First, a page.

The May 2013 Elections are a milestone in Pakistan’s democratic development, with the first democratic transition in the country’s history, where one democratically elected government completed its tenure and handed over power to the next. While the completion of the first ever five year term for a government was cause to be hopeful, uncertainty loomed large on the conduct and holding of elections. Four factors appear to have conditioned the electoral process and prospects in 2013. First, given the checkered history of democracy in Pakistan, the lingering fear of military intervention persisted. Second, escalated terrorist acts and worsening security situation created an air of uncertainty about the elections. Third, speculation on ‘youth voter’ participation and the challenge presented by Pakistan Tahreek-e-Insaf (PTI) as a new and untested force raised concern among the established status quo parties and their support bases. Fourth, on the administrative side, moves to empower the autonomous Election Commission of Pakistan (ECP) following the 18th Constitutional Amendment raised expectations and also concerns about its capacity to carry out its new role.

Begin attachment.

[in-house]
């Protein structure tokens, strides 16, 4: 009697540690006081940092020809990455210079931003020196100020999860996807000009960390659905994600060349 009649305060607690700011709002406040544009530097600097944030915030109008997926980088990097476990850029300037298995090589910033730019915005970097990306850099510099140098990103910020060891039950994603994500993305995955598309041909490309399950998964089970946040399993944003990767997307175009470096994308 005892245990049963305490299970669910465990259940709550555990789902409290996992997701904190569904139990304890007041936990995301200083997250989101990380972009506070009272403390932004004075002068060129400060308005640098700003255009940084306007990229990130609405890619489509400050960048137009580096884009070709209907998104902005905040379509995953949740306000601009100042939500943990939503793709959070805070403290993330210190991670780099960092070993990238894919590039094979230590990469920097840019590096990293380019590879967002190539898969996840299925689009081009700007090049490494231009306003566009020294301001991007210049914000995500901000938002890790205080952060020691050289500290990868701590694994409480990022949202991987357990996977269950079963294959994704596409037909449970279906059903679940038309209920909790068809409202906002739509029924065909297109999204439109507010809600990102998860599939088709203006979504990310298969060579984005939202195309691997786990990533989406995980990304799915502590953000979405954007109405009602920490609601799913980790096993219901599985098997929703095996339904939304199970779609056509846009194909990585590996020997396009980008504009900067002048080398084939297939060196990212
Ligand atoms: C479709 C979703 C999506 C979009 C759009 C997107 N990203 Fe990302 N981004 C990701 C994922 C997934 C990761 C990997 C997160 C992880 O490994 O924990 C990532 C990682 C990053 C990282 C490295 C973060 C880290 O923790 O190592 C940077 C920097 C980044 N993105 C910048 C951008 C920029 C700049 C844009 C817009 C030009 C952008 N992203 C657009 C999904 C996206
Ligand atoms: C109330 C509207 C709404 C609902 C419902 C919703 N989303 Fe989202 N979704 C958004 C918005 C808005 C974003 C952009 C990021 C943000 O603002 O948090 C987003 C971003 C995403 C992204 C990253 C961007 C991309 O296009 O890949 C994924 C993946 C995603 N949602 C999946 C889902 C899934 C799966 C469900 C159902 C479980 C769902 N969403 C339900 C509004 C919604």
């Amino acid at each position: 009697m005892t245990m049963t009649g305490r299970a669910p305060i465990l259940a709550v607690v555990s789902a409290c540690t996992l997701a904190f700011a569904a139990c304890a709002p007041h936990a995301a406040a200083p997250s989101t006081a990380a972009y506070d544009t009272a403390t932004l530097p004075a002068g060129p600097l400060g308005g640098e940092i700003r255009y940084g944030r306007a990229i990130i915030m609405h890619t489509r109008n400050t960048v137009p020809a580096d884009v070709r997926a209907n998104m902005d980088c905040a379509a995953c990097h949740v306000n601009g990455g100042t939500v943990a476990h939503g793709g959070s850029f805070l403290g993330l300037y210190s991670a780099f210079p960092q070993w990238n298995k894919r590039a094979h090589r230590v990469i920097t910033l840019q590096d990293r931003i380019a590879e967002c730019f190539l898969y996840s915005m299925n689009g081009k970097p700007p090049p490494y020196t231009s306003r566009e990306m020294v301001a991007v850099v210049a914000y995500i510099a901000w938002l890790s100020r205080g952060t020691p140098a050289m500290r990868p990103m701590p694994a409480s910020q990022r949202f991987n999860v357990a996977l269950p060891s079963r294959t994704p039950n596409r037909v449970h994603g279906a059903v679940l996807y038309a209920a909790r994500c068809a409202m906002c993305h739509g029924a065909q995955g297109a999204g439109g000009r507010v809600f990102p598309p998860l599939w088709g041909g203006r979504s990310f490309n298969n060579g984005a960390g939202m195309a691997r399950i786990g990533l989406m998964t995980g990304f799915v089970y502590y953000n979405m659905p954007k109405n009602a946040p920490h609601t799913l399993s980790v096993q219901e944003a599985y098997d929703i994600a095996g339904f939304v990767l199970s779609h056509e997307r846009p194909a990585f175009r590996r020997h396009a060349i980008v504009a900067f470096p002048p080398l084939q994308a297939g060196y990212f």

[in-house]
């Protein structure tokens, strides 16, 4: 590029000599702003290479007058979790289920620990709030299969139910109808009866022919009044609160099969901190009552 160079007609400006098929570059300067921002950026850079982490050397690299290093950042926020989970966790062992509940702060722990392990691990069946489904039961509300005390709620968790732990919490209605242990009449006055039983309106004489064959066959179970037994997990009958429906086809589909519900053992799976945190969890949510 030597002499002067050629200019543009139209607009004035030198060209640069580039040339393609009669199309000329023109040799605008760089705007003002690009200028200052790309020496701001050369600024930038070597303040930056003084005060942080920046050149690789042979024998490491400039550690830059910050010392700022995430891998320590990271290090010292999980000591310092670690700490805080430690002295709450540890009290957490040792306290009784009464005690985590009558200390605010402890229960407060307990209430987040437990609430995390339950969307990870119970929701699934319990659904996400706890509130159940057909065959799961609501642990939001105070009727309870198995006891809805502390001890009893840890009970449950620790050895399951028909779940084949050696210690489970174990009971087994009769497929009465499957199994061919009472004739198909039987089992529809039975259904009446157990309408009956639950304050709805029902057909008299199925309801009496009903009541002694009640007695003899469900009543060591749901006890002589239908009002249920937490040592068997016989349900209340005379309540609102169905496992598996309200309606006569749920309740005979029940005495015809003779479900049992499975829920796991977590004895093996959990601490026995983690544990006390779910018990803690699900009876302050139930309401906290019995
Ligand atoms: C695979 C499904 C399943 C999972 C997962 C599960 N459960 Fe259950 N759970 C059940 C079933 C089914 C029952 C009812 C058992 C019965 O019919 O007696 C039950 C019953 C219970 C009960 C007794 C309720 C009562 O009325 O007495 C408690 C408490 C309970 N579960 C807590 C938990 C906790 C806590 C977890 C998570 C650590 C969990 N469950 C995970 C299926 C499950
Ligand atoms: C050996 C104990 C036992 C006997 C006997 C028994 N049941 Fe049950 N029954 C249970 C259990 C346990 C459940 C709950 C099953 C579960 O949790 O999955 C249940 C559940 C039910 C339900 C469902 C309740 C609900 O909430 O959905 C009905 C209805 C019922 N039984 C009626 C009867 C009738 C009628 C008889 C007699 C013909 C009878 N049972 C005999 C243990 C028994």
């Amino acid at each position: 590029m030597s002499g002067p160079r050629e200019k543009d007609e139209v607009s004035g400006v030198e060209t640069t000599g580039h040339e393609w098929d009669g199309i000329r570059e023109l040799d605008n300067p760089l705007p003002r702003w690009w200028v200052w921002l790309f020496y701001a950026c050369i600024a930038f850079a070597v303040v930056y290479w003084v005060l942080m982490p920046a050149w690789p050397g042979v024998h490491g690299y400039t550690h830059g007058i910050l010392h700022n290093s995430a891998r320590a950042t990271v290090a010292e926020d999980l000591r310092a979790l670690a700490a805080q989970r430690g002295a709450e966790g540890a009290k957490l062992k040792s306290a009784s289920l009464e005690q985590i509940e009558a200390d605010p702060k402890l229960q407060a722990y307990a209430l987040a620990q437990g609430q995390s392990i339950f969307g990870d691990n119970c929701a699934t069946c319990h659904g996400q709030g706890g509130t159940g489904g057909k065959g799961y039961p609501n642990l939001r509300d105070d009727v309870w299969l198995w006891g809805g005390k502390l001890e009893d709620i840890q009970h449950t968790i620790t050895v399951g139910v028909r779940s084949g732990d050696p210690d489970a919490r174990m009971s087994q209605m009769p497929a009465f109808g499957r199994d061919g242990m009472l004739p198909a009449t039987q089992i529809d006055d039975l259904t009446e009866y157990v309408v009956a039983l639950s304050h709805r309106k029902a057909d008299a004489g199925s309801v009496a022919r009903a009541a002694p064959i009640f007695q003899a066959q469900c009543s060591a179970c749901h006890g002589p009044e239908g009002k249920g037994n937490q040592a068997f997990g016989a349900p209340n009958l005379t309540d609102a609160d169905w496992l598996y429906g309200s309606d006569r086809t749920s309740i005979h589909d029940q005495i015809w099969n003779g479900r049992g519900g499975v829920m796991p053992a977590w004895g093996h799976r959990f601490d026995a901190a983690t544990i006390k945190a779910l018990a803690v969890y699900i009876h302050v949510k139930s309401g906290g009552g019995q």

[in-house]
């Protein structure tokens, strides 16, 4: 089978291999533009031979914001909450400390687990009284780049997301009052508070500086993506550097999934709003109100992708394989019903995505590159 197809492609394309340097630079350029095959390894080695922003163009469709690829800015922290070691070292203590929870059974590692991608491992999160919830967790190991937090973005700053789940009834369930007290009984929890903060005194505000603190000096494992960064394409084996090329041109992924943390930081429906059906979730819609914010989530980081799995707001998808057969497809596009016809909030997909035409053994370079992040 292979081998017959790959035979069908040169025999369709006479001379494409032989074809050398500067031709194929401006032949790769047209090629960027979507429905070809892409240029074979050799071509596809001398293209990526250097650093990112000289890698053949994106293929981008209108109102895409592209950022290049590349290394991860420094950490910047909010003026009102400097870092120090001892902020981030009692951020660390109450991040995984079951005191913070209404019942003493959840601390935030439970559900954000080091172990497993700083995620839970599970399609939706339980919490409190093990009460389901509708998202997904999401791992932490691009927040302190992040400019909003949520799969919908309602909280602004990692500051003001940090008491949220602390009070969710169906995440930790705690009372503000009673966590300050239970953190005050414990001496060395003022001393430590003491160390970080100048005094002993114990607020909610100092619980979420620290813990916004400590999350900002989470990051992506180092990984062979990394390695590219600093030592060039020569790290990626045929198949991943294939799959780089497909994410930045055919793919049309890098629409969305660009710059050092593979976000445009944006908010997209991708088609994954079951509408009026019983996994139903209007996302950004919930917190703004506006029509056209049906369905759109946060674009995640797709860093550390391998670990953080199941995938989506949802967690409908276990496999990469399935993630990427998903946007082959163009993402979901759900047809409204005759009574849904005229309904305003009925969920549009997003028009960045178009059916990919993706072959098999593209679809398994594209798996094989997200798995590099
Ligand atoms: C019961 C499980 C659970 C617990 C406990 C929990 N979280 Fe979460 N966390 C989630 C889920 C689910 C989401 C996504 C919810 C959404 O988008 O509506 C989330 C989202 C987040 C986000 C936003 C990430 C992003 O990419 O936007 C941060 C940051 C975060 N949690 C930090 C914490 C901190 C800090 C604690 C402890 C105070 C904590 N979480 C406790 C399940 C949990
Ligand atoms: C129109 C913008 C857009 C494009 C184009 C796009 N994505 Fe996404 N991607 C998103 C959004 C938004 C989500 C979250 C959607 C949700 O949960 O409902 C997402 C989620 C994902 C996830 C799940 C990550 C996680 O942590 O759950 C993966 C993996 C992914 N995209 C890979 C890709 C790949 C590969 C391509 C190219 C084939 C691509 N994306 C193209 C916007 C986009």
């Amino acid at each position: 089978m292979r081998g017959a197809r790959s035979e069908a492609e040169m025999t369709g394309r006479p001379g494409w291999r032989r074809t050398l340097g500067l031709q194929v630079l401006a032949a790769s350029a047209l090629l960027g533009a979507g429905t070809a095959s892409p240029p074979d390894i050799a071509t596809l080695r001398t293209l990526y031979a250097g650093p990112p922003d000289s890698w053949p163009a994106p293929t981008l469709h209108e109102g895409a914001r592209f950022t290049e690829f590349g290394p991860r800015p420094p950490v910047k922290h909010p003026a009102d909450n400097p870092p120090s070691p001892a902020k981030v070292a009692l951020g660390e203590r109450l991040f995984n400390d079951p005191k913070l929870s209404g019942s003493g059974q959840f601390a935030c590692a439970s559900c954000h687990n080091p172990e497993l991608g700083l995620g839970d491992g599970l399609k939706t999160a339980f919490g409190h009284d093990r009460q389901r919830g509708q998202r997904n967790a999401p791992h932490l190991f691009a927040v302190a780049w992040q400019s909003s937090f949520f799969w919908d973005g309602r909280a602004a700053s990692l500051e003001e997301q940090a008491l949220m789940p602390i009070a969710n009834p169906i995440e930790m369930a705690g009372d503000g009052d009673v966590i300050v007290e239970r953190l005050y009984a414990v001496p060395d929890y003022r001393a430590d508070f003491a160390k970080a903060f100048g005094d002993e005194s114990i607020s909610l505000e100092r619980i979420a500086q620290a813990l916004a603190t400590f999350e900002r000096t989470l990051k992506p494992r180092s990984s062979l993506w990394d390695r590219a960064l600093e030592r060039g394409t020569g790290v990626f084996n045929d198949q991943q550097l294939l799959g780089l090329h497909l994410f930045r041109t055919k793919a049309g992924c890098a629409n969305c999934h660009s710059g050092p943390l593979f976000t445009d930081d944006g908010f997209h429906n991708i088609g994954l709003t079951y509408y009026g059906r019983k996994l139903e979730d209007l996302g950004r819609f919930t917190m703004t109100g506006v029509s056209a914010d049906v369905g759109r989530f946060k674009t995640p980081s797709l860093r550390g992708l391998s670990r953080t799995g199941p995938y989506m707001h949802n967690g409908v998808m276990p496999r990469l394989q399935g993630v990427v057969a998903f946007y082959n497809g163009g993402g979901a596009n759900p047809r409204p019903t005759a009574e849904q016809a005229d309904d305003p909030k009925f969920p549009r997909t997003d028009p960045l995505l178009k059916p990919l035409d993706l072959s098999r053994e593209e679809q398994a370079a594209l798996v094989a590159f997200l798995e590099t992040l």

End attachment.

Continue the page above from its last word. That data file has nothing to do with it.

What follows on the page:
Given this context the study explores three sets of questions; first, how electoral process, the Election Commission of Pakistan and political parties have contributed to promote the prospects of sustaining democracy and representative government in Pakistan? Second, what has been the scale of electoral violence in the Punjab, in 2013 elections? Third, how strengthening of ECP and the party system could help in sustaining democratic process and representative government in Pakistan?